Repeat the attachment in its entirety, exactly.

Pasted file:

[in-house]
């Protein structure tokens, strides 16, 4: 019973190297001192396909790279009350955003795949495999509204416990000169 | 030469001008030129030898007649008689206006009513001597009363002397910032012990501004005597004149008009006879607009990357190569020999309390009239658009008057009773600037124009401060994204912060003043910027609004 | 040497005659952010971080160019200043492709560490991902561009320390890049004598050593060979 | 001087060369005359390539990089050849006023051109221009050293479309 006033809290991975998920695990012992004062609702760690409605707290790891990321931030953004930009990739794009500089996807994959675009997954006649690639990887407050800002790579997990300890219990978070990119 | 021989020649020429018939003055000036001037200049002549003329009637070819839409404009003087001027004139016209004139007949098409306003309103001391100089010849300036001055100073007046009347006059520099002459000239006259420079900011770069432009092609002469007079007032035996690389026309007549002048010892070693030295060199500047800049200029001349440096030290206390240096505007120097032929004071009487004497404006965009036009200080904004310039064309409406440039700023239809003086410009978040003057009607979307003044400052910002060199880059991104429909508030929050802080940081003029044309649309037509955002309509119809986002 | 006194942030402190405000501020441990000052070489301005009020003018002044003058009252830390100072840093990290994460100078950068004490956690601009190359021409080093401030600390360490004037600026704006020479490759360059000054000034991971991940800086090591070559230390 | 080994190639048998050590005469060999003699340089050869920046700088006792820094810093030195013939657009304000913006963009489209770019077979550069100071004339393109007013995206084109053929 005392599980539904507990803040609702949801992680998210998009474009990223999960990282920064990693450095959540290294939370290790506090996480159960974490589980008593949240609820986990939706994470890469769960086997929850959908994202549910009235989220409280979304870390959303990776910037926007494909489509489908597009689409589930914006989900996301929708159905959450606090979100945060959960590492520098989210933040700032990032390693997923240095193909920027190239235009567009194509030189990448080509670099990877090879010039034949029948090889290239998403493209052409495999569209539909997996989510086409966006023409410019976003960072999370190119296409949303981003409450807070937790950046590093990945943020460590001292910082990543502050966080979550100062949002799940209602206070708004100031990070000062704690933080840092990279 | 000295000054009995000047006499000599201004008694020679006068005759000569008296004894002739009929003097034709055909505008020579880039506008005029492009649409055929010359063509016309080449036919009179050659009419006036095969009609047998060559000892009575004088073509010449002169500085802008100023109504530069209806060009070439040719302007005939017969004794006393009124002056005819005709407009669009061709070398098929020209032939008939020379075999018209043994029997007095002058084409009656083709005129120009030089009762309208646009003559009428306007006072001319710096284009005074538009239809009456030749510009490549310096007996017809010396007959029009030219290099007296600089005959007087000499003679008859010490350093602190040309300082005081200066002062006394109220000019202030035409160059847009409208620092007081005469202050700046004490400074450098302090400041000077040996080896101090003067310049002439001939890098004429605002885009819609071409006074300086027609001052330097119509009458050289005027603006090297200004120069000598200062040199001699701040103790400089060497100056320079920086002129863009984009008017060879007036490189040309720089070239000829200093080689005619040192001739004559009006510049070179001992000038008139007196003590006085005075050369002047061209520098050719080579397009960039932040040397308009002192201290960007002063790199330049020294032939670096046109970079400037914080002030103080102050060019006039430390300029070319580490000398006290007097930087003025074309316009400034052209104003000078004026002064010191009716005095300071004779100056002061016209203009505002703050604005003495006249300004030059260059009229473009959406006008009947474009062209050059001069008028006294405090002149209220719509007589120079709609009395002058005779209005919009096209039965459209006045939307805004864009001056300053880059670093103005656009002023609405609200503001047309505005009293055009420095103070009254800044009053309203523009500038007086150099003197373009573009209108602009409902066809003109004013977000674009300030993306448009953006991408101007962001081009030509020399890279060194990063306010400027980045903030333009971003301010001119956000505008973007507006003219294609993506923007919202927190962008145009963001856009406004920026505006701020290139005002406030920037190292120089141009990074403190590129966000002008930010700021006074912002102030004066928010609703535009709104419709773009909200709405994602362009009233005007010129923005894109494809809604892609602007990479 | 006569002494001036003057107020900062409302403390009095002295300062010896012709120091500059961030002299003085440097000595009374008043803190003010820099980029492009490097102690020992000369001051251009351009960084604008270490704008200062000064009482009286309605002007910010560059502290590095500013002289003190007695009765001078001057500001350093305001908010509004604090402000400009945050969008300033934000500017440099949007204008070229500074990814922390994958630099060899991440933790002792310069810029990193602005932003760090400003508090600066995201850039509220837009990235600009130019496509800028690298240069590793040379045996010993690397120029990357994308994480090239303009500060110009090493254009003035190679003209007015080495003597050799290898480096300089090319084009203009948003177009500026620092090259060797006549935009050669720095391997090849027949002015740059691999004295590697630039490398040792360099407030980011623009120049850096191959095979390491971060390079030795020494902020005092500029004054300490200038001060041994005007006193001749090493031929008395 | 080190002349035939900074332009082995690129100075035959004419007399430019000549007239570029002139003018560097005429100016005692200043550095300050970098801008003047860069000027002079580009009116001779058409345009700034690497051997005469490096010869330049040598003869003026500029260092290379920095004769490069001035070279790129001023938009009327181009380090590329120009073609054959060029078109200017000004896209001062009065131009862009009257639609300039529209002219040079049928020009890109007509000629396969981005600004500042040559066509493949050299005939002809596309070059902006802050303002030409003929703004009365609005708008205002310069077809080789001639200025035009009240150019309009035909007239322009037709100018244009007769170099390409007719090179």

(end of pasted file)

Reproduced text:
[in-house]
């Protein structure tokens, strides 16, 4: 019973190297001192396909790279009350955003795949495999509204416990000169 | 030469001008030129030898007649008689206006009513001597009363002397910032012990501004005597004149008009006879607009990357190569020999309390009239658009008057009773600037124009401060994204912060003043910027609004 | 040497005659952010971080160019200043492709560490991902561009320390890049004598050593060979 | 001087060369005359390539990089050849006023051109221009050293479309 006033809290991975998920695990012992004062609702760690409605707290790891990321931030953004930009990739794009500089996807994959675009997954006649690639990887407050800002790579997990300890219990978070990119 | 021989020649020429018939003055000036001037200049002549003329009637070819839409404009003087001027004139016209004139007949098409306003309103001391100089010849300036001055100073007046009347006059520099002459000239006259420079900011770069432009092609002469007079007032035996690389026309007549002048010892070693030295060199500047800049200029001349440096030290206390240096505007120097032929004071009487004497404006965009036009200080904004310039064309409406440039700023239809003086410009978040003057009607979307003044400052910002060199880059991104429909508030929050802080940081003029044309649309037509955002309509119809986002 | 006194942030402190405000501020441990000052070489301005009020003018002044003058009252830390100072840093990290994460100078950068004490956690601009190359021409080093401030600390360490004037600026704006020479490759360059000054000034991971991940800086090591070559230390 | 080994190639048998050590005469060999003699340089050869920046700088006792820094810093030195013939657009304000913006963009489209770019077979550069100071004339393109007013995206084109053929 005392599980539904507990803040609702949801992680998210998009474009990223999960990282920064990693450095959540290294939370290790506090996480159960974490589980008593949240609820986990939706994470890469769960086997929850959908994202549910009235989220409280979304870390959303990776910037926007494909489509489908597009689409589930914006989900996301929708159905959450606090979100945060959960590492520098989210933040700032990032390693997923240095193909920027190239235009567009194509030189990448080509670099990877090879010039034949029948090889290239998403493209052409495999569209539909997996989510086409966006023409410019976003960072999370190119296409949303981003409450807070937790950046590093990945943020460590001292910082990543502050966080979550100062949002799940209602206070708004100031990070000062704690933080840092990279 | 000295000054009995000047006499000599201004008694020679006068005759000569008296004894002739009929003097034709055909505008020579880039506008005029492009649409055929010359063509016309080449036919009179050659009419006036095969009609047998060559000892009575004088073509010449002169500085802008100023109504530069209806060009070439040719302007005939017969004794006393009124002056005819005709407009669009061709070398098929020209032939008939020379075999018209043994029997007095002058084409009656083709005129120009030089009762309208646009003559009428306007006072001319710096284009005074538009239809009456030749510009490549310096007996017809010396007959029009030219290099007296600089005959007087000499003679008859010490350093602190040309300082005081200066002062006394109220000019202030035409160059847009409208620092007081005469202050700046004490400074450098302090400041000077040996080896101090003067310049002439001939890098004429605002885009819609071409006074300086027609001052330097119509009458050289005027603006090297200004120069000598200062040199001699701040103790400089060497100056320079920086002129863009984009008017060879007036490189040309720089070239000829200093080689005619040192001739004559009006510049070179001992000038008139007196003590006085005075050369002047061209520098050719080579397009960039932040040397308009002192201290960007002063790199330049020294032939670096046109970079400037914080002030103080102050060019006039430390300029070319580490000398006290007097930087003025074309316009400034052209104003000078004026002064010191009716005095300071004779100056002061016209203009505002703050604005003495006249300004030059260059009229473009959406006008009947474009062209050059001069008028006294405090002149209220719509007589120079709609009395002058005779209005919009096209039965459209006045939307805004864009001056300053880059670093103005656009002023609405609200503001047309505005009293055009420095103070009254800044009053309203523009500038007086150099003197373009573009209108602009409902066809003109004013977000674009300030993306448009953006991408101007962001081009030509020399890279060194990063306010400027980045903030333009971003301010001119956000505008973007507006003219294609993506923007919202927190962008145009963001856009406004920026505006701020290139005002406030920037190292120089141009990074403190590129966000002008930010700021006074912002102030004066928010609703535009709104419709773009909200709405994602362009009233005007010129923005894109494809809604892609602007990479 | 006569002494001036003057107020900062409302403390009095002295300062010896012709120091500059961030002299003085440097000595009374008043803190003010820099980029492009490097102690020992000369001051251009351009960084604008270490704008200062000064009482009286309605002007910010560059502290590095500013002289003190007695009765001078001057500001350093305001908010509004604090402000400009945050969008300033934000500017440099949007204008070229500074990814922390994958630099060899991440933790002792310069810029990193602005932003760090400003508090600066995201850039509220837009990235600009130019496509800028690298240069590793040379045996010993690397120029990357994308994480090239303009500060110009090493254009003035190679003209007015080495003597050799290898480096300089090319084009203009948003177009500026620092090259060797006549935009050669720095391997090849027949002015740059691999004295590697630039490398040792360099407030980011623009120049850096191959095979390491971060390079030795020494902020005092500029004054300490200038001060041994005007006193001749090493031929008395 | 080190002349035939900074332009082995690129100075035959004419007399430019000549007239570029002139003018560097005429100016005692200043550095300050970098801008003047860069000027002079580009009116001779058409345009700034690497051997005469490096010869330049040598003869003026500029260092290379920095004769490069001035070279790129001023938009009327181009380090590329120009073609054959060029078109200017000004896209001062009065131009862009009257639609300039529209002219040079049928020009890109007509000629396969981005600004500042040559066509493949050299005939002809596309070059902006802050303002030409003929703004009365609005708008205002310069077809080789001639200025035009009240150019309009035909007239322009037709100018244009007769170099390409007719090179």